Monday, April 11th, 2011
Tomorrow is Cleaning Day in our house. Of the 7 of us in residence, 2 are cats and 3 are children, none of whom visibly appreciates either basic hygiene or the fundamentals of picking up after one’s self, so Cleaning Day is a big deal. Of course, my wife and I try to chip away at the trail of dirty clothes, random toys, and partially digested rodents that the 5 littles leave in their wake – OK, mainly my wife – but the trend is inexorably downward, and without Cleaning Day, our house would quickly approximate something out of a documentary on Hurricane Katrina. And that won’t do.
So, while my wife proscribes many activities on Cleaning Day, she justifiably reserves a special place for Messy Cooking, including, inter alia, anything involving a stand mixer, hand-made pasta, or my penchant for hot cast iron and spattering grease. All of which is for the best, not only because the house returns (if briefly) to a livable state, but because the night preceding Cleaning Day invariably means willful kitchen destruction, and that, as often as not, means burger night.
I really like burgers – as my kids would say, alottalottalot. I get excited just thinking about biting into a hot, salty exterior crust that gives way to a cooler, crumbly interior, full of beefy flavor; the gently toasted bun that can’t quite keep the juices from oozing down between my fingers; the tang of a ripe tomato, the cool crisp of good lettuce and snappy pickles, the richness of melting cheese and fresh mayonnaise… That whole last-meal thing? One could do worse than the deceptive simplicity of a perfect burger. And while burger perfection in toto is beyond the scope of a single post, I would like to share one little bit of hard-won knowledge, the condiment.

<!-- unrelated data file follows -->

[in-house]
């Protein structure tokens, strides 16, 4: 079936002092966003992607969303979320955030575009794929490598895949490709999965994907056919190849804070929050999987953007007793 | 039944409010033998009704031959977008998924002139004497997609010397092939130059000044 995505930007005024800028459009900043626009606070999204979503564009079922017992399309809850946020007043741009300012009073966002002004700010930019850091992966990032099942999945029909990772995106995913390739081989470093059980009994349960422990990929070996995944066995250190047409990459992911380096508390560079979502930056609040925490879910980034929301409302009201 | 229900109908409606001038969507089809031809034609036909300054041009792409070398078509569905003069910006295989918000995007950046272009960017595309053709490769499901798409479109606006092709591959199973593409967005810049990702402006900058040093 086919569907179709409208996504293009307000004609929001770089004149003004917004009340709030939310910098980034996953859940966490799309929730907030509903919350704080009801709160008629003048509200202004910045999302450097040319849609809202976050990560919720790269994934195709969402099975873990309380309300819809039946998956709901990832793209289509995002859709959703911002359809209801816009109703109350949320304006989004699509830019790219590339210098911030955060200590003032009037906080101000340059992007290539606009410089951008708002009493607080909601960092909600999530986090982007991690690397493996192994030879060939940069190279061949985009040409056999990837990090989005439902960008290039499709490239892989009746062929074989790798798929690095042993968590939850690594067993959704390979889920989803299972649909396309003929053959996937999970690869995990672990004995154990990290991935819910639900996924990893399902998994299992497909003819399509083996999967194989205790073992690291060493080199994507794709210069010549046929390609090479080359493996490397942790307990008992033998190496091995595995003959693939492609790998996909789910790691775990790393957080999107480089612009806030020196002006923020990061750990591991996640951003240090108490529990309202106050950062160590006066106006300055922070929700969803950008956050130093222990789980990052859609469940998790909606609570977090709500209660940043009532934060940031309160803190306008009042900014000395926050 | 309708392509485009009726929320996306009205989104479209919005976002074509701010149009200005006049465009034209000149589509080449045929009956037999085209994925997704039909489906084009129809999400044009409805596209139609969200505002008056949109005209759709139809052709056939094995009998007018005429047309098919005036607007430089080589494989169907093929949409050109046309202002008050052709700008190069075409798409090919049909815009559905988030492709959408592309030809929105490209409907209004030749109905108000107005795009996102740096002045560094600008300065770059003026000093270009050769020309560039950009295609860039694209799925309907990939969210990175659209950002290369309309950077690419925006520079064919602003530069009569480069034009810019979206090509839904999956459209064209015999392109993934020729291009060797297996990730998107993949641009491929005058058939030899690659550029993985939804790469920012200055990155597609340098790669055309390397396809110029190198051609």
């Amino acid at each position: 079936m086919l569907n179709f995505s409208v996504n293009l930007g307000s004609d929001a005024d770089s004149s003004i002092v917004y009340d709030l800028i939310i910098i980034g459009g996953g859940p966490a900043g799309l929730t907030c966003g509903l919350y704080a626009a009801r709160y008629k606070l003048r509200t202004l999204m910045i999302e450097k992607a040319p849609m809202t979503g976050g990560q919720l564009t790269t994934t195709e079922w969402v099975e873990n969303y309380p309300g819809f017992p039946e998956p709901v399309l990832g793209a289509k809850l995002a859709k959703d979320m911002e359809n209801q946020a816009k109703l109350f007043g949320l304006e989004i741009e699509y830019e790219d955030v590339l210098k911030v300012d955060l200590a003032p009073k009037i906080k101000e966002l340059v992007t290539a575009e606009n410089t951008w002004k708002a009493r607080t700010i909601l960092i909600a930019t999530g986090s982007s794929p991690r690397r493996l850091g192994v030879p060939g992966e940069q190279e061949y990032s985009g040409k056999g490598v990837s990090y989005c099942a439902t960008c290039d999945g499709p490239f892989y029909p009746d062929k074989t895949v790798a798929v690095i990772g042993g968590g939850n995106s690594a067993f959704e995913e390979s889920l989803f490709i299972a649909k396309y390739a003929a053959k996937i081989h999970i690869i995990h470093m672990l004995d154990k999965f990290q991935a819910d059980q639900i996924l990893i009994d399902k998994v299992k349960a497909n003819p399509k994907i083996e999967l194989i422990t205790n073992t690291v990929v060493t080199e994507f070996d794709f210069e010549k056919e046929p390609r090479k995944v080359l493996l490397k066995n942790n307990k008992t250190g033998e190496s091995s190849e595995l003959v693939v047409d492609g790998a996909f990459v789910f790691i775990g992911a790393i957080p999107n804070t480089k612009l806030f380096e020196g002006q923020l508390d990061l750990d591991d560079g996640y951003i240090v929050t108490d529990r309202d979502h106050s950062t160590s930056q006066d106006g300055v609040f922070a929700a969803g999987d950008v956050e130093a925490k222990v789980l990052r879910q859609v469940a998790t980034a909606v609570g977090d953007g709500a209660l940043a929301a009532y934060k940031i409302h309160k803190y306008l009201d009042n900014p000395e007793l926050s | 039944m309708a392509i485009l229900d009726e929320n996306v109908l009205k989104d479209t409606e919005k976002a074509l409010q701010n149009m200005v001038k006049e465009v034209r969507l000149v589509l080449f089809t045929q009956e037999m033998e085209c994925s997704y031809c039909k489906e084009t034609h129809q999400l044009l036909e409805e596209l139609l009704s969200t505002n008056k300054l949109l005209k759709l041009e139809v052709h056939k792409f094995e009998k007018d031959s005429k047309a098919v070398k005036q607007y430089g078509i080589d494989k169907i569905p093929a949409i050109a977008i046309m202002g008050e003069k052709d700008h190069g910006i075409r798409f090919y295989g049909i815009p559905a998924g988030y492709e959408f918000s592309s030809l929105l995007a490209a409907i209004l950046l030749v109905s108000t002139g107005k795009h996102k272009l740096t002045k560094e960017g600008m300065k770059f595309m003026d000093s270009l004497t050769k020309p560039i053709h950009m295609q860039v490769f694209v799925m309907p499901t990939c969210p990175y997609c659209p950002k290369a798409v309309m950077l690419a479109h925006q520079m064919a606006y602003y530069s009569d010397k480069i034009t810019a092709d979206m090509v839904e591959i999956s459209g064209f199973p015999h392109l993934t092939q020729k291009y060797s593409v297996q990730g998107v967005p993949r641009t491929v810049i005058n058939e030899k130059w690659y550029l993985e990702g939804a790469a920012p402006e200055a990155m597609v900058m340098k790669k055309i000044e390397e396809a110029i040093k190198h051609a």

Reasonable people might disagree about the virtues of the frightfully expensive hautes burgers popping up around the County, but I doubt that many would impugn the greasy, evil genius of In-N-Out’s Animal Style offering . That being said, the dirty little secret of getting it on Animal Style is that it’s mainly about the condiments, and if you don’t mind the extra hassle, it’s kinda like nookie, you can do it better at home. And while those quintessentially fondue-like onions may take some time, the famed “spread” is about as easy as it gets.
In-N-Out Animal Spread, SoCo Home Style
In-N-Out “spread” is essentially 1,000-island dressing; the key is to use good pickles, and to get the proportions right. I’ve found that I prefer proportionately less mayo than they use, and that it makes great sense to add lots more pickles to the spread and forgo adding whole slices of pickle entirely (partly because I like my foods relatively high-acid, but mainly because you get the same flavor profile, but with a more even distribution and superior structural integrity – i.e., no “sliding” – when they’re in the sauce).
Ingredients: Mayo (preferably homemade, but not essentially so), Ketchup (preferably Heinz, organic version is OK), Yellow Mustard (French’s is great, but I used Safeway’s “O” house-brand organic to fine effect), and Pickles (minced, ideally from Alexander Valley Gourmet or similar)
Method: Add 1/4C each of the mayo, ketchup, and minced pickles to a small mixing bowl. Add 1T of the mustard. Mix everything to combine. Adjust to taste – you may wish to add a bit of mayo, and possibly some vinegar and sugar, if you want it to taste more like the In-N-Out version; but otherwise, you’re done.